For the rest of us, it was the national day of eating nachos, waiting for Justin Timberlake to disrespect Prince with his halftime show, and, of course, watching the ads that our country’s best marketing minds spent millions and millions of dollars to develop and get in front our of eyeballs.
I have two favorite genres of Super Bowl ad: the ones where the gulf between the supposed wokeness of the ad and the actual wokeness of the company is so wide that you can’t help but laugh out loud, and commercials that are so vacuous and morally bankrupt that they’re instantly memorable.
These are the absolute best of that latter categories. I recommend watching them and trying to visualize just how many highly paid PR professionals had say “yes, this is good,” before these somehow made it to air.
This was the evening’s controversial standout, other than Timberlake’s horrible rockabilly grunge look. Anyone who has a grade-school level understanding of King knew something wasn’t quite right about using the assassinated civil rights leader’s words—which, because irony is dead, came from an anti-capitalist sermon—to hawk Dodge RAM trucks.
The ad was so poorly received that Ram Trucks had to clarify that it “worked closely with the representatives of the Martin Luther King Jr. estate to receive the necessary approvals,” meaning they got his family’s permission to use the speech. (On Twitter, the King Center, founded by Corretta Scott King, disputed that telling of events.) King’s family is known for being extremely litigious, so much so that for Ava DuVernay’s critically acclaimed film Selma, producers chose to paraphrase and write new speeches rather than chance a lawsuit, as the family had already licensed his speeches to another studio with an MLK biopic in the works. But car money? No problem.
“At this year’s Super Bowl, we turned our metal detectors into Hyundai Hope Detectors,” Hyundai’s ad opens, while images of normal, everyday Americans setting off a metal detector and getting pulled out of line flash across the screen.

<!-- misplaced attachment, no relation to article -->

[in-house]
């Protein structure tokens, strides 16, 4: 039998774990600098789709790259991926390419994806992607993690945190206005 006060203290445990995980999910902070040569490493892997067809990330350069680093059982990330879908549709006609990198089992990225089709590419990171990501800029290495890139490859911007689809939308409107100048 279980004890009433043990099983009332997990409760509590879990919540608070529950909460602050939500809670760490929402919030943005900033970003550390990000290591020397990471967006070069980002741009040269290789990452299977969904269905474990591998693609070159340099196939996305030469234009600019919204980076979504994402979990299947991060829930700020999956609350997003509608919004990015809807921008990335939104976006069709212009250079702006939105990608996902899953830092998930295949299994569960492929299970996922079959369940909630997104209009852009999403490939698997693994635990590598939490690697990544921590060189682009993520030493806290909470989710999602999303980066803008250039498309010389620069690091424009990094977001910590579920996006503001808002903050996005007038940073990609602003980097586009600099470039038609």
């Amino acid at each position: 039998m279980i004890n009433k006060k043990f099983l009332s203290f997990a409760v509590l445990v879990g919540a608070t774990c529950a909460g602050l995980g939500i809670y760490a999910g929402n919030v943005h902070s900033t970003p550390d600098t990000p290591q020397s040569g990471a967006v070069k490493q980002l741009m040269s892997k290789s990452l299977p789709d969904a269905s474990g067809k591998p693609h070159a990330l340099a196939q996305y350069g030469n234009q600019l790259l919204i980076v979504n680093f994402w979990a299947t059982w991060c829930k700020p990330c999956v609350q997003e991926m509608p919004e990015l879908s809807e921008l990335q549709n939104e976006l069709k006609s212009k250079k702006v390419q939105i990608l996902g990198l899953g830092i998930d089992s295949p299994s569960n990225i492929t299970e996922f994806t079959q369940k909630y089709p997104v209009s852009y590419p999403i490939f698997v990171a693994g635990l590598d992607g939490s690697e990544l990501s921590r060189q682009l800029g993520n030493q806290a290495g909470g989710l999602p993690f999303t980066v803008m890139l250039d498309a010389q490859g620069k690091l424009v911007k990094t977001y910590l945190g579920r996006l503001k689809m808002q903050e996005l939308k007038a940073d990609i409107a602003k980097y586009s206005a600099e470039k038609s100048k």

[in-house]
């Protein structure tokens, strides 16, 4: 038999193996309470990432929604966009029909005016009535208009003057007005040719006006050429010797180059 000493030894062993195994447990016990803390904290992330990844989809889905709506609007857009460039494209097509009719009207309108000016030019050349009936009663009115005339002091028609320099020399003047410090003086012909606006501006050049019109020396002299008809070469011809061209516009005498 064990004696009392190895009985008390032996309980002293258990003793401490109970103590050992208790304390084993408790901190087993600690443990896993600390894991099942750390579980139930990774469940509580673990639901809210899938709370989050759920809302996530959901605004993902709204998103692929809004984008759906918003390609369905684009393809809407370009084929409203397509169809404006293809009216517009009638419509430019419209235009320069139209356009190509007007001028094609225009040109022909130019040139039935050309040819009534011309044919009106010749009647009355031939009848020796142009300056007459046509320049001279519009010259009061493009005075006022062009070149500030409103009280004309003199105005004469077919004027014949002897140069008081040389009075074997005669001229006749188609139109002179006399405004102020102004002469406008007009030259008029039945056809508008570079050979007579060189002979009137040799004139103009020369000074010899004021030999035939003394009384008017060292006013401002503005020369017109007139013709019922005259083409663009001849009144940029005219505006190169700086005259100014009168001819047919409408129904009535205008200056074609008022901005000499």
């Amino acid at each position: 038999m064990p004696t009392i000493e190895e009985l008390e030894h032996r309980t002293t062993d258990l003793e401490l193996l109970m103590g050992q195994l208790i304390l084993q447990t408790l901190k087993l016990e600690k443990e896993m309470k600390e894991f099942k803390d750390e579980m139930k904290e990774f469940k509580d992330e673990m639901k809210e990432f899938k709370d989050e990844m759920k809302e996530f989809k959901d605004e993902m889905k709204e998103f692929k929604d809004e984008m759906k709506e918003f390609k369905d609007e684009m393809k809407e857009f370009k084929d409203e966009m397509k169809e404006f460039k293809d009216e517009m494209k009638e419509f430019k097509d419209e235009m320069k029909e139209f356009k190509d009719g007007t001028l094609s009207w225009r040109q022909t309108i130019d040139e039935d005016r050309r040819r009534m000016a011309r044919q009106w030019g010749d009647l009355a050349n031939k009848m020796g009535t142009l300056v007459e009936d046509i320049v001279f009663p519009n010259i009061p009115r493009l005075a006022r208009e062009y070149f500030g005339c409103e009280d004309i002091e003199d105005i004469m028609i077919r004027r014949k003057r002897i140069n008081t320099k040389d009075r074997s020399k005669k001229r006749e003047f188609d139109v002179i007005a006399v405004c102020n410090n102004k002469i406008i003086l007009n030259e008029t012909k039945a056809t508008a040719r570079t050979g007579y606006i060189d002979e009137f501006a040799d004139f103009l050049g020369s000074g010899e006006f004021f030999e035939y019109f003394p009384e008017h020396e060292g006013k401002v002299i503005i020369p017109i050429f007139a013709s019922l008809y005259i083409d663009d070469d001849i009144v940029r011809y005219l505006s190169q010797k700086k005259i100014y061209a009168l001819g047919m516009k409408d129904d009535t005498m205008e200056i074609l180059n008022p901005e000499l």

If you thought to yourself, “what fresh hell is this,” or “this can’t be going anywhere good,” you are right. The participants—including multiple families with young children—are led down a cement hallway to a room that looks like a holding tank. They look exactly as distressed as you would when you’re mentally preparing to have a cavity search in front of your kids. Then, they look even more bewildered when videos start playing from cancer survivors thanking them for doing the good deed of buying a Hyundai.
“Every time you buy a Hyundai, a portion of those proceeds go to childhood cancer research,” these people tell the participants, who we now know are everyday heroes, AKA Hyundai owners. The cancer survivors then come to thank them in person with tears and hugs.
All in all, it’s a deeply emotionally coercive affair. Interestingly enough, none of the unwitting participants in the commercial were wearing hijabs, turbans, or other religious garb that makes those people exceedingly more likely to be racially profiled by security personnel of all stripes, not just at the airport. It’s hard to imagine that wasn’t a very purposeful editorial choice on Hyundai’s part, since the point of the ad, as always, was to sell more cars, not to draw attention to our country’s ever-expanding security state.
In some markets (like New York City) an ad by from the Church of Scientology was followed directly by one from Raytheon. I cannot find the latter ad on the defense mega-corporation’s verified YouTube page or anywhere on Twitter, but I remember the gut-punch moment of cognitive dissonance at the final revelation of the company behind it.
Only in our late capitalist hellscape could there be a moment so indicative of our current situation: advertising for a cult best known for sitting on a massive, tax-exempt war chest, being founded on a science fiction text, and making your family members shun you stacked right on top of an ad for a company that makes missiles capable of wiping out humanity. There’s no metaphor, it’s real life!
T-Mobile was one of few companies to take a more political tact in its Super Bowl ad campaign, which featured babies of different ethnicities.
As the camera circled around and around these cute little humans—in various states of mad, sad, and happy, as babies often are—the voiceover declared, apparently to the babies: “You come with open minds, and the instinct that we are equal.”
“You’ll love who you want, you’ll demand fair and equal pay, you will not allow where you come from to dictate where you’re going,” the voiceover continues, picking up steam. “You will be heard, not dismissed, you will be connected, not alone.”
All the while, a lullaby version of Nirvana’s “All Apologies”—a song widely interpreted as Kurt Cobain’s swan song before his suicide—plays in the background.
I watched this ad in a state of complete transfixion, like I was having a marketing-induced stroke. It made me contemplate both the beginning of life and my own mortality—which, I guess, is the point of watching the Super Bowl.